The Railway Man

It’s been a weird Spring. I mean, Spring is always a little weird for movies, since it lasts from about the end of Oscars (March 1st-ish) to the first Friday in May (the 2nd, this year). And in this little narrow space go all the flicks that don’t fit into the summer scheme of things, but that which aren’t considered likely award candidates for next year.

In this particular Spring, however, there are all these movies that look interesting, and some that look like pure award bait—but which end up horribly received by critics and audiences. Like Walking With The Enemy, which looks to be an amazing story of a guy who pretends to be a Nazi to rescue his family from the Germans in WWII, has been hovering around 50% at Rotten Tomatoes since it came out.

The Railway Man was modestly reviewed (hovering around 70%), but it was our best bet, so The Boy and I gamely trundled off to see it.

And it’s really quite good!

The story concerns Eric (the always sensitive Colin Firth) who seems like a nerdy fellow greatly interested in trains. And who, in fact, uses his mastery of trains to woo the lovely Patti (Nicole Kidman). But we quickly learn that his apparent nerdiness originates in his wartime experiences, and are far deeper than occasional social awkwardness.

Eric’s pal Finlay (Stellan Skarsgard) is similarly distraught, though not particularly informative. Most of what we learn is told in flashbacks, where the young Eric (Jeremy Irvine, War Horse, Great Expectations) and Finlay (Sam Reid) are captured in the South Pacific and enslaved by the Japanese to build a railway.

In this earlier time, Eric’s love of railways lands him in no small trouble, as the increasingly paranoid and brutal Japanese mistake his interest for espionage.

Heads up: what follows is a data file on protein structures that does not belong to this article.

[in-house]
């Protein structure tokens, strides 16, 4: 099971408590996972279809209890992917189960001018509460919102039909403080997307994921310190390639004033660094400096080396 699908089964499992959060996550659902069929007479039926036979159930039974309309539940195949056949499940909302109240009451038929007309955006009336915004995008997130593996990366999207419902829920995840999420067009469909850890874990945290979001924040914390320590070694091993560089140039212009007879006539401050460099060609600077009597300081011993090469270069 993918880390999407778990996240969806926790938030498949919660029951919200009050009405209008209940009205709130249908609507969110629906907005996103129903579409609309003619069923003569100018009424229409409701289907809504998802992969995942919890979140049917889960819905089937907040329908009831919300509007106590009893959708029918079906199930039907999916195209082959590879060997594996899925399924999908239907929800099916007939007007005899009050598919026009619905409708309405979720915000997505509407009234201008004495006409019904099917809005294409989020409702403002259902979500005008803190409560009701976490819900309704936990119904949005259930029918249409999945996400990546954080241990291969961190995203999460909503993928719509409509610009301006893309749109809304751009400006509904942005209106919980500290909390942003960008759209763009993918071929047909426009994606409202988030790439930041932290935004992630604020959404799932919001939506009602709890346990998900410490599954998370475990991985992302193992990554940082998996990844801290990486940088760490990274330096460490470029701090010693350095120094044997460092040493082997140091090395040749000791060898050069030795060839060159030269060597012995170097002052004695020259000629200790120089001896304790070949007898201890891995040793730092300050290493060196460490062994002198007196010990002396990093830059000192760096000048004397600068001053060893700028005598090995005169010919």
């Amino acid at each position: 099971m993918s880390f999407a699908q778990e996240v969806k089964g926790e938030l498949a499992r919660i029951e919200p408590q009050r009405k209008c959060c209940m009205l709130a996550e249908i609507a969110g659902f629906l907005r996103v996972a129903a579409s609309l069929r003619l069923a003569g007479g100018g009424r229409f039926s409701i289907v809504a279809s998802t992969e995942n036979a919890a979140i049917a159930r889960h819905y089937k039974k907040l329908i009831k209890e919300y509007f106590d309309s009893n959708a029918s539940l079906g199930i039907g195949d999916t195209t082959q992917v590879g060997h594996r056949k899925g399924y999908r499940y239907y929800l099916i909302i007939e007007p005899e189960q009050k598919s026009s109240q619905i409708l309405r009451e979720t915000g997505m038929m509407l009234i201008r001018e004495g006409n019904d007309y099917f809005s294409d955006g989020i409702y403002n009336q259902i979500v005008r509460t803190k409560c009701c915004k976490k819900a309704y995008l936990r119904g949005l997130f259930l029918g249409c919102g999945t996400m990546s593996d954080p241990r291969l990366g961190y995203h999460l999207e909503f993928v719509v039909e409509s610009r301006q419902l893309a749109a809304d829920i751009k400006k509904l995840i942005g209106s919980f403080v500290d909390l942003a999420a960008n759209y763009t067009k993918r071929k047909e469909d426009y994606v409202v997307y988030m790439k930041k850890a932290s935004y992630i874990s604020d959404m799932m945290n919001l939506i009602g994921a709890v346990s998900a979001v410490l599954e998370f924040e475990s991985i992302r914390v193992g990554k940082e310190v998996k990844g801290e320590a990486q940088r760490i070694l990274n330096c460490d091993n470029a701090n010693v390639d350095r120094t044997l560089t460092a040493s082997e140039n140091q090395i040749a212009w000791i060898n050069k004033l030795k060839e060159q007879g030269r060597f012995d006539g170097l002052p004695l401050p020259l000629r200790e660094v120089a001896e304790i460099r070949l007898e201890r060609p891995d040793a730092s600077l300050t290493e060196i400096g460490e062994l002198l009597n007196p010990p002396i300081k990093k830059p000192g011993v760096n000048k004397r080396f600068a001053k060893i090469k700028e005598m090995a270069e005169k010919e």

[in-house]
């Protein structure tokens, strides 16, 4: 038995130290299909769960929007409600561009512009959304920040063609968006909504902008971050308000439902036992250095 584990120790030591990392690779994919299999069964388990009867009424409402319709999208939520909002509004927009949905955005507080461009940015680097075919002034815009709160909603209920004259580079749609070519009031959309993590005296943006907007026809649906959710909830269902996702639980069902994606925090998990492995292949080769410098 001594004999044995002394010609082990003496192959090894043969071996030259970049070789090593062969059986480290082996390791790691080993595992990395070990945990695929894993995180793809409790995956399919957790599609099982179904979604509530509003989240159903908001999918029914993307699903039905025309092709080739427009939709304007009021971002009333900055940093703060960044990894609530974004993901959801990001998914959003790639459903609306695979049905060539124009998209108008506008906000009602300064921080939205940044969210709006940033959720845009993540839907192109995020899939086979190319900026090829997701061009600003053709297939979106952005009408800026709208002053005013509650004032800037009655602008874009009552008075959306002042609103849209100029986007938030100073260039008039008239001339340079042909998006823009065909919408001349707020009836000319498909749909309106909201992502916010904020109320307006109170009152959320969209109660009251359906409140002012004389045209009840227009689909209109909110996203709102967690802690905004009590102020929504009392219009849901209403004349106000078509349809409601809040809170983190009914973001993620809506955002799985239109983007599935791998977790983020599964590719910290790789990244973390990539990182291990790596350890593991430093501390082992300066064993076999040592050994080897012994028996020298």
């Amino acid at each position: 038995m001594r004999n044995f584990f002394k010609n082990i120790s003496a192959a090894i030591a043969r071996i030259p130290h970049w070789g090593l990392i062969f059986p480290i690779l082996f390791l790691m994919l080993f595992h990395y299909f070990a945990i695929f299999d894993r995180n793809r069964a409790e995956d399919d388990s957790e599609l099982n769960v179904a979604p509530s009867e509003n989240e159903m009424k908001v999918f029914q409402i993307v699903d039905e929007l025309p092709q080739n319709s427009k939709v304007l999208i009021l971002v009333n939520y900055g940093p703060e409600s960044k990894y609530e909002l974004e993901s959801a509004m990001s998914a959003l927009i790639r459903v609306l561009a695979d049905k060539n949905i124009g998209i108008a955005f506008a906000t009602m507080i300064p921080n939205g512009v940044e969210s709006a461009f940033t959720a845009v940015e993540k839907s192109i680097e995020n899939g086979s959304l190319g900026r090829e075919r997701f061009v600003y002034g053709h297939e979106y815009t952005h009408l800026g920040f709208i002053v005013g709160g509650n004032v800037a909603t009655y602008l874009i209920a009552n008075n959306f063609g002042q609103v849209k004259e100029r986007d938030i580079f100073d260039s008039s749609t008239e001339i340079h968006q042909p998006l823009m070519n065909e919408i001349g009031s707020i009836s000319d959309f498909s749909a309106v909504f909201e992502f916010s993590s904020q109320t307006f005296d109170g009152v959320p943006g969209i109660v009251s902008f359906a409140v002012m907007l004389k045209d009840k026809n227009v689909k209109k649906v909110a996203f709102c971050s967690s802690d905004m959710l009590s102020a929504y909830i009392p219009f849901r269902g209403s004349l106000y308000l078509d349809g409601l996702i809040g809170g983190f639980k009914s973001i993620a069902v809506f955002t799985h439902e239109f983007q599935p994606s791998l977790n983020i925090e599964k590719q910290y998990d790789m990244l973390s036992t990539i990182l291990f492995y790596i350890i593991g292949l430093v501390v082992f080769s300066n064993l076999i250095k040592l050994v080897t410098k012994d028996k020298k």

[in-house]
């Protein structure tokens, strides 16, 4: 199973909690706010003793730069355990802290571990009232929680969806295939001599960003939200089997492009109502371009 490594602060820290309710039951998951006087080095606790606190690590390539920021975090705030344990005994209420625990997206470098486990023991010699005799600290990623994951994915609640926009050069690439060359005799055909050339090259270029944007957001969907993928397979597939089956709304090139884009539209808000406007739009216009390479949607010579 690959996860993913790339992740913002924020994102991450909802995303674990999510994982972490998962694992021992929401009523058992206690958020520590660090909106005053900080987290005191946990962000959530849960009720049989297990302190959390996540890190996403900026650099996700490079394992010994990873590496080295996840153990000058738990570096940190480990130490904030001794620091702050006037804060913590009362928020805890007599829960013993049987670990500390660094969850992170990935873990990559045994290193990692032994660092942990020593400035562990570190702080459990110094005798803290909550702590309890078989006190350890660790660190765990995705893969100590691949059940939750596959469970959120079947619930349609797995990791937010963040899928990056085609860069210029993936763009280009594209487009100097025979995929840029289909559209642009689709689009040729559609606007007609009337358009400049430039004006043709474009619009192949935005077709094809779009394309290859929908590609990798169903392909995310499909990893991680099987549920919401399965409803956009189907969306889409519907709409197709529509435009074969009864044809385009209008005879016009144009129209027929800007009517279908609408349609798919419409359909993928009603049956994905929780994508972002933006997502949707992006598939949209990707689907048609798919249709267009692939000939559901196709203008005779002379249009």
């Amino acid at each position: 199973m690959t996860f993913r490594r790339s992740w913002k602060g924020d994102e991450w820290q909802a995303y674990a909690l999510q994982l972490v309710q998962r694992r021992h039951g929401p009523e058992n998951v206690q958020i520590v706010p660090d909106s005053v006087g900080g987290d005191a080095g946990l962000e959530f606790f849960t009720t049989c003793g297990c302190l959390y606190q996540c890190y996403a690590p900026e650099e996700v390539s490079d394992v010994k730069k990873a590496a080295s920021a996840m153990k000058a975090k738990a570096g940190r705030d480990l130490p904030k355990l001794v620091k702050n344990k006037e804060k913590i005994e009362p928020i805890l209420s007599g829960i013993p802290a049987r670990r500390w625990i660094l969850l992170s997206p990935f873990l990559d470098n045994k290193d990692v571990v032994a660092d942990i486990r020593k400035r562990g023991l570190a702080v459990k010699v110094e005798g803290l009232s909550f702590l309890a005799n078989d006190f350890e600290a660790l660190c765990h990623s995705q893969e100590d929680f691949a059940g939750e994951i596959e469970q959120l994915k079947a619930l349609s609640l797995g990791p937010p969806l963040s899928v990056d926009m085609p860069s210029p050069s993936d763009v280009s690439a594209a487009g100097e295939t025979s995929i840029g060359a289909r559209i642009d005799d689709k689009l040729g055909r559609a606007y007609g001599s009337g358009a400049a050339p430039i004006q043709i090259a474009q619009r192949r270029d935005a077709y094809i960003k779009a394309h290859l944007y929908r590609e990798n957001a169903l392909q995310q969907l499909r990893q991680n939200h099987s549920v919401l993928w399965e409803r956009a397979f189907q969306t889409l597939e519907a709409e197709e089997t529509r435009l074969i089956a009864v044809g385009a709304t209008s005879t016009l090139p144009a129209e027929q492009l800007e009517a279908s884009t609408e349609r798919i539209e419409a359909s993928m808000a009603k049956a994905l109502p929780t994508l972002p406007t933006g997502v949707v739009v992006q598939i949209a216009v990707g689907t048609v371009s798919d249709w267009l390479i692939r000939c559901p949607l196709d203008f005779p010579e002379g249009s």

Which may be, come to think of it, why the critics are so meh about this film: It portrays the Japanese as brutal monsters. And, though it doesn’t come close to showing the true extent of their brutality in WWII, it’s enough to make the white guilt kick in, I suppose.

But really, the principals are doing what they do best: Firth is tormented, barely functional and yet impossibly appealing to women. Kidman is super-girlfriend/wife who refuses to just let him work it out for himself. Skarsgard is the brooding guy whose nationality is whatever, but who just has to be Swedish given how dark he is. And Irvine is the bright-eyed young fellow whom the world is about to kick in the teeth repeatedly till he ends up looking like Colin Firth.

Good acting. Fine direction. At first the telling of the story in flashbacks was a little jarring but, I think, primarily because you’re not sure what sort of movie it is going in. It’s really kind of a PTSD movie.

They could’ve stayed in present time, but the flashbacks give you some sense of what Eric endured. Frankly, I’ve seen enough movies that consisted entirely of Firth staring sensitively off into the distance, however good he is at it.

The Boy was very pleasantly surprised, as was I. It’s an engaging, even uplifting story, and it’s based on the stories of Eric Lomax, much like Bridge on the River Kwai was. (OK, it’s not Kwai level, certainly, but it’s a story worth telling.)

Surprise Spring recommendation from Casa ‘strom.

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